“Let’s say we could go back in time to the year 50 CE and we are sitting in a room with Paul, Peter, and maybe James, Matthew, and John. And let’s say that we turn to Peter, or maybe Paul, or any of these men and we ask, ‘What is your religion?’ Now assuming that they could understand the question, what do you think they would say?”

Recently, I had the opportunity to speak to several classes at Bryan College, which is a Christian liberal arts institution in Tennessee.

I began one of my talks with the question above. It’s not a perfect question—as I’m aware that it is framed in modern terms and categories as opposed to Apostolic-era ones. However, the question got the attention of my audience and directed the conversation toward the point that I was seeking to make, which was that the apostles saw the Jesus movement as being within Judaism, not outside of it. That was an idea that most of these students had never considered.

When I was invited to speak at Bryan College, the hosting professor asked me to share a Messianic Jewish perspective on the New Testament. After asking the initial question above and giving the students the opportunity to weigh in with possible answers, I offered my own. I said, “I think that Paul or James would have said something along the line that their religion was Judaism, and that Jesus was their Rabbi and King.” This idea presented a framework for understanding Jesus, Paul, and the New Testament that most of the students had not considered. I found them to be very engaged and respectful, even if not entirely embracing what I was saying. As my talk proceeded, I shared that my reading of the New Testament led me to the following convictions:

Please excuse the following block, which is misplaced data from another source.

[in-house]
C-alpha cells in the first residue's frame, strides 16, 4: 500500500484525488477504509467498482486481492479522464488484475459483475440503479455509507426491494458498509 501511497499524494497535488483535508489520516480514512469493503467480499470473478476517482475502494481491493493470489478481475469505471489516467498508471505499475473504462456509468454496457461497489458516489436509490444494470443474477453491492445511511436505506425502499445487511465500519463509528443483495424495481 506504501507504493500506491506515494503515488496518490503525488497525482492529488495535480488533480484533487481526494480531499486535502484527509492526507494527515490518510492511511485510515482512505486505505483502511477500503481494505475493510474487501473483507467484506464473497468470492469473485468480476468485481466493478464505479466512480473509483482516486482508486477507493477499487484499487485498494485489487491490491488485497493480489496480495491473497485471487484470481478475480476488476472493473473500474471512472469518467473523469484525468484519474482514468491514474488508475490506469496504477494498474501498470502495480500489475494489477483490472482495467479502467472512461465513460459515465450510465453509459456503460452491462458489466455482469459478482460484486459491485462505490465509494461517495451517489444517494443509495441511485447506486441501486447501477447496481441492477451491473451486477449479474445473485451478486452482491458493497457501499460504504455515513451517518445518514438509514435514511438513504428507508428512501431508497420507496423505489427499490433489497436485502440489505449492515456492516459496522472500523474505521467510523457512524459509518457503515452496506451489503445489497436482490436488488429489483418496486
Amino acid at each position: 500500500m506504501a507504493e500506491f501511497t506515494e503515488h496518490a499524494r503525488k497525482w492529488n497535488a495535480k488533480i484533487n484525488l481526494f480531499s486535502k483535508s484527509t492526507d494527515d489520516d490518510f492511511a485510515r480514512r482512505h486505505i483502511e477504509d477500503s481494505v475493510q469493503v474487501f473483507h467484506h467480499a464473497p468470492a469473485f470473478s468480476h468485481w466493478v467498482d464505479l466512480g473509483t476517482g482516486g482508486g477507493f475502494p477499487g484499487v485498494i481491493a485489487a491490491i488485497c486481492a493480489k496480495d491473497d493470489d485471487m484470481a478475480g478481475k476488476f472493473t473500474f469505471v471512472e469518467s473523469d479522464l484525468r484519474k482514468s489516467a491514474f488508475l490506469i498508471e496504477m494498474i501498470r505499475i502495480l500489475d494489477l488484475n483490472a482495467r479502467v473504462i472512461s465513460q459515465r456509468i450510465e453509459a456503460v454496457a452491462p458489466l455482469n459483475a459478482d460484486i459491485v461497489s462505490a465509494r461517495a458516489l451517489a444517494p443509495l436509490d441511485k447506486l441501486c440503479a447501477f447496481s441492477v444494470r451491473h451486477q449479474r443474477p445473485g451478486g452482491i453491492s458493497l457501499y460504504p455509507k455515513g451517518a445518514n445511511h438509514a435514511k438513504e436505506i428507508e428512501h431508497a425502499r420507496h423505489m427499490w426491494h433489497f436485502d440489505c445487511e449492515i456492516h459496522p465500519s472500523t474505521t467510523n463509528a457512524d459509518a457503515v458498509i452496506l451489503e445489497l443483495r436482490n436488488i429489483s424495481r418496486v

1. Salvation is in Yeshua alone—that is not up for debate and it’s not the issue at hand.
  2. Jesus was an observant Jew who practiced traditional Judaism.
  3. Paul was an observant Jew who practiced traditional Judaism, expected other Jews to do the same, but did not expect Gentiles to keep Torah in the same way as Jews.

There wasn’t much of a response to points one and two. However, point three is what got everyone’s juices flowing. That point opened the flood gates and the class times flew by. The discussions spilled over into the cafeteria, where I sat at a round table with my host and four students that couldn’t get the questions out fast enough. Here are just a few of them:

“Do you think Paul kept the Law to be a good witness, or for some other reason?”

“Do you think there will be a re-built Temple with sacrifices…and if so, how will that relate to what Jesus already did?”

“What parts of the Torah do you think I should follow as a Gentile?”

“What are the main reasons that Jewish people don’t believe in Jesus?”

“Tell us what you think about ecclesiology (view of the church)?”

To say the least, the time was intense. But it was so good. These students were asking important questions. Our exchanges were respectful and the atmosphere was entirely positive. I obtained a quick admiration for my hosting professor, who was eager for his students to engage with some ideas about the New Testament that had some significant differences with standard Christian theology.

Getting the opportunity to speak into the next generation is something that First Fruits of Zion values very much. This is why we love speaking on college campuses. And it’s also why we recently developed a new component of our ministry called 12-21.

12-21 is an FFOZ initiative that aims to pass on the values and vision of Messianic Judaism to the next generation. In the coming months, we will be sharing more of the vision of 12-21. Stay tuned for more information and opportunities to get involved with this exciting new work.

Source: First Fruits of Zion